Decide on your thesis, the topic of each paragraph, and the arguments which you intend to cover, then jot down some quick point-form notes. This process won`t take long, and, once you complete it, all that`s left will be to expand those notes into a well-organized essay.
Create an outline: Map out the rough structure of your essay in an outline. This makes it easier to start writing and keeps you on track as you go.
In longer essays, you can end the introduction by briefly describing what will be covered in each part of the essay. This guides the reader through your structure and gives a preview of how your argument will develop.
Remember the paragraph-based schedule we discussed above? It`ll be useless if you don`t do regular check-ins during the exam. Keep an eye on the clock to ensure you`re always on track.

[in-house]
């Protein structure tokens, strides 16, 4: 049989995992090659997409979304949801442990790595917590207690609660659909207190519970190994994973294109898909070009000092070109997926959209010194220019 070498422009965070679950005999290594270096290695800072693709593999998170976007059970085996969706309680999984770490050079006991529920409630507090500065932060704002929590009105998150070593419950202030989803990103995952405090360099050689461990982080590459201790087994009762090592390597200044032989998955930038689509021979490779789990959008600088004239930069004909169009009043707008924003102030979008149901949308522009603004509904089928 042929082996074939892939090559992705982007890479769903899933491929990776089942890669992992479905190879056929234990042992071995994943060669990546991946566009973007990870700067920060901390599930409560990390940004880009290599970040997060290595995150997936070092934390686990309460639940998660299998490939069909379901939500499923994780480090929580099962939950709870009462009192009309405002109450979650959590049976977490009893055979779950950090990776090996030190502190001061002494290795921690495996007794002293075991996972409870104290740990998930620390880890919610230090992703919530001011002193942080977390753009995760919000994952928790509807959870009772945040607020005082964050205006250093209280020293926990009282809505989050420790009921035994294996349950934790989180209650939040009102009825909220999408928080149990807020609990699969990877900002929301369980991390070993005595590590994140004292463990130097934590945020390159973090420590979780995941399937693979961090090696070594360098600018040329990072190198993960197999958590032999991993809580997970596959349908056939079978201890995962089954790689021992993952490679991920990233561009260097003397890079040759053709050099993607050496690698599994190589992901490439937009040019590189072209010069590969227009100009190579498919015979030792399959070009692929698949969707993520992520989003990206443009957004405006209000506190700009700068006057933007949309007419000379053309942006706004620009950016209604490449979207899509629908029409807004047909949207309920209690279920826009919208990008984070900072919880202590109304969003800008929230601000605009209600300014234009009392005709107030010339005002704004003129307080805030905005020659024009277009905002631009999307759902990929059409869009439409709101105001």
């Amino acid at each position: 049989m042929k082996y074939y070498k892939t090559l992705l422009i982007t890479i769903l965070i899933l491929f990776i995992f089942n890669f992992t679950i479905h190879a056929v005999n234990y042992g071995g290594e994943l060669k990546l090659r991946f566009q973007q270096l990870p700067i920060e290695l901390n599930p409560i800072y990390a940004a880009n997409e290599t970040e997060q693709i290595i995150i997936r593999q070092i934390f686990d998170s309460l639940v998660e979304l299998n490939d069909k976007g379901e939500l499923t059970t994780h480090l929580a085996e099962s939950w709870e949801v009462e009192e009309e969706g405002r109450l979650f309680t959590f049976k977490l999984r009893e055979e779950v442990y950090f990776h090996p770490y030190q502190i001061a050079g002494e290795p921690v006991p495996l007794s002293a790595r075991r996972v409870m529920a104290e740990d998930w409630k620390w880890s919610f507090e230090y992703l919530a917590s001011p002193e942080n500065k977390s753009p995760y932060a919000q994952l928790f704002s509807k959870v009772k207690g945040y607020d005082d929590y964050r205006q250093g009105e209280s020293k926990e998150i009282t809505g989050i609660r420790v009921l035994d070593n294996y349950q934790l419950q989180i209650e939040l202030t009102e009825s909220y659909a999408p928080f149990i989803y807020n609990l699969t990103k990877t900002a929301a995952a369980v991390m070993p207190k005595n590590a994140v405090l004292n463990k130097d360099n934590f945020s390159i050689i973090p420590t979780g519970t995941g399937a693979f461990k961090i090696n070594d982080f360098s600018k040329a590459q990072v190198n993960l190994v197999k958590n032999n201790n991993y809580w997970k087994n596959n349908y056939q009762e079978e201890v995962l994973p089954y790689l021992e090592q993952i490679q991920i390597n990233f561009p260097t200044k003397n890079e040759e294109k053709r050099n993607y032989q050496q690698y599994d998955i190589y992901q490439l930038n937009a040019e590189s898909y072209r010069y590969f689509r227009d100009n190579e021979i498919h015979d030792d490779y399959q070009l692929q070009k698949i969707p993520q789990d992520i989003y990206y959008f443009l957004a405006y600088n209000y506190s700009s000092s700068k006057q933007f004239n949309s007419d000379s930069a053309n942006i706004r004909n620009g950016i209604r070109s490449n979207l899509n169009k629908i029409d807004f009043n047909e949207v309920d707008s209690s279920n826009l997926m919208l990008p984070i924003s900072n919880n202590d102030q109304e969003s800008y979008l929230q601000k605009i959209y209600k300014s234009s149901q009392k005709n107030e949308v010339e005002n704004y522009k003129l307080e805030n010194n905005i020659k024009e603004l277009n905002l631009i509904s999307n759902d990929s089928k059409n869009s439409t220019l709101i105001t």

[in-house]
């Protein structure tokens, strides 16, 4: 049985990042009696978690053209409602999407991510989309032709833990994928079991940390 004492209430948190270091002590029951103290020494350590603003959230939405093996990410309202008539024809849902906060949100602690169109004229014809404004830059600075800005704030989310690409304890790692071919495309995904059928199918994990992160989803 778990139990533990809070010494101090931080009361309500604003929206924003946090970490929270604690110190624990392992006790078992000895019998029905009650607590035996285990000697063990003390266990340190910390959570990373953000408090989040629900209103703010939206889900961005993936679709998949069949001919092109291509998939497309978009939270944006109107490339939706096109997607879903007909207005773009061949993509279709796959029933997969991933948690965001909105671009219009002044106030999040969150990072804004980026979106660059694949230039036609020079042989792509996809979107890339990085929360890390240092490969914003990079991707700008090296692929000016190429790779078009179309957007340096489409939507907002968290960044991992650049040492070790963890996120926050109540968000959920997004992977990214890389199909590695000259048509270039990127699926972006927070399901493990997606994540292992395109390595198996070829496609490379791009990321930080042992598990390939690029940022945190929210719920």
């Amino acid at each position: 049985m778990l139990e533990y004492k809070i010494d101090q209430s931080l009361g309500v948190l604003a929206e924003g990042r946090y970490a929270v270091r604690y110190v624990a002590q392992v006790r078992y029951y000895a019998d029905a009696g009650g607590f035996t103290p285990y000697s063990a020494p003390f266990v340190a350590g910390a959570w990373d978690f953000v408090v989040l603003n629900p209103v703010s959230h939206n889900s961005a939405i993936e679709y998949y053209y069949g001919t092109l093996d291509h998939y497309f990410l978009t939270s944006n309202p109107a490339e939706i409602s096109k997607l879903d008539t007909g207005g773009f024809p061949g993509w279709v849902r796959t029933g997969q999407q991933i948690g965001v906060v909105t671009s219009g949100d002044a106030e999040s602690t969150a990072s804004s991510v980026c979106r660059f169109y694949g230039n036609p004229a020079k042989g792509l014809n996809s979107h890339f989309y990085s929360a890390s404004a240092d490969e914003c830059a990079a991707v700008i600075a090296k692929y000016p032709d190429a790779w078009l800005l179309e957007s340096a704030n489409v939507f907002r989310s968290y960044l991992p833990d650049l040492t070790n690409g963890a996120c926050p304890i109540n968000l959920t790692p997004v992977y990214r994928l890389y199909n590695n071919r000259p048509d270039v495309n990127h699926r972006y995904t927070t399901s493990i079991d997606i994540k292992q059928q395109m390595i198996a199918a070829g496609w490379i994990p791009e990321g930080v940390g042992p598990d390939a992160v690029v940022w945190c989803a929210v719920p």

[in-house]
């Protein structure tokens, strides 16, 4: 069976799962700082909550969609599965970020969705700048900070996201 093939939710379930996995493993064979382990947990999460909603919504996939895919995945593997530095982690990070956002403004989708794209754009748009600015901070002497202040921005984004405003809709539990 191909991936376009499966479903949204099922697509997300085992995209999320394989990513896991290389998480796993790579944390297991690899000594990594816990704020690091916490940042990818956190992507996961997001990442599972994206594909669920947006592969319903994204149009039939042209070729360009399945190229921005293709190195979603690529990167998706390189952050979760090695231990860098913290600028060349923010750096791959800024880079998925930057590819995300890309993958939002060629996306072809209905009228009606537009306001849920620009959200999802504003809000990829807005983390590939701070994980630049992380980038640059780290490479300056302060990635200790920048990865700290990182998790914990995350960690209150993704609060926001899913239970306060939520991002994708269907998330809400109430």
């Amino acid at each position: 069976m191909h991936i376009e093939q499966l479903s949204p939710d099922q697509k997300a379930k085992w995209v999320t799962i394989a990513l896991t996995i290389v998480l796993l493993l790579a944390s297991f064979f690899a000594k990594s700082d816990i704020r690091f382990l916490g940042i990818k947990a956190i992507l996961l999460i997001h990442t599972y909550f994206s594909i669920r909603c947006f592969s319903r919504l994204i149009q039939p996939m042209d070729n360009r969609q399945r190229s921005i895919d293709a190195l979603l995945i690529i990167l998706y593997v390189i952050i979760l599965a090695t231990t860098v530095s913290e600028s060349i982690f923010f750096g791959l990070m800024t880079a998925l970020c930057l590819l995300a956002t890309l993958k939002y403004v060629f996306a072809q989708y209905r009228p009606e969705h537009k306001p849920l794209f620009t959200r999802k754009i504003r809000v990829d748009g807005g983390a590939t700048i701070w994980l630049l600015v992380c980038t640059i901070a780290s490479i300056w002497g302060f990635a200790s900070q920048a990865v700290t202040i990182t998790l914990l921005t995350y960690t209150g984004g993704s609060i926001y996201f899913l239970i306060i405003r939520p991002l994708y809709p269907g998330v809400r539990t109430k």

Unless if you finished way ahead of schedule, don`t worry about major revisions like reorganizing the structure of the essay–it`s better to hand in an essay with an imperfect structure than a paper that`s impossible to follow because you had to stop halfway through the revision process.
On the topic of planning, it`s important to sketch out an idea of how long you want to spend on each section of your essay. If you know the number of paragraphs you`ll need to write ahead of time, you can do this before the exam even starts!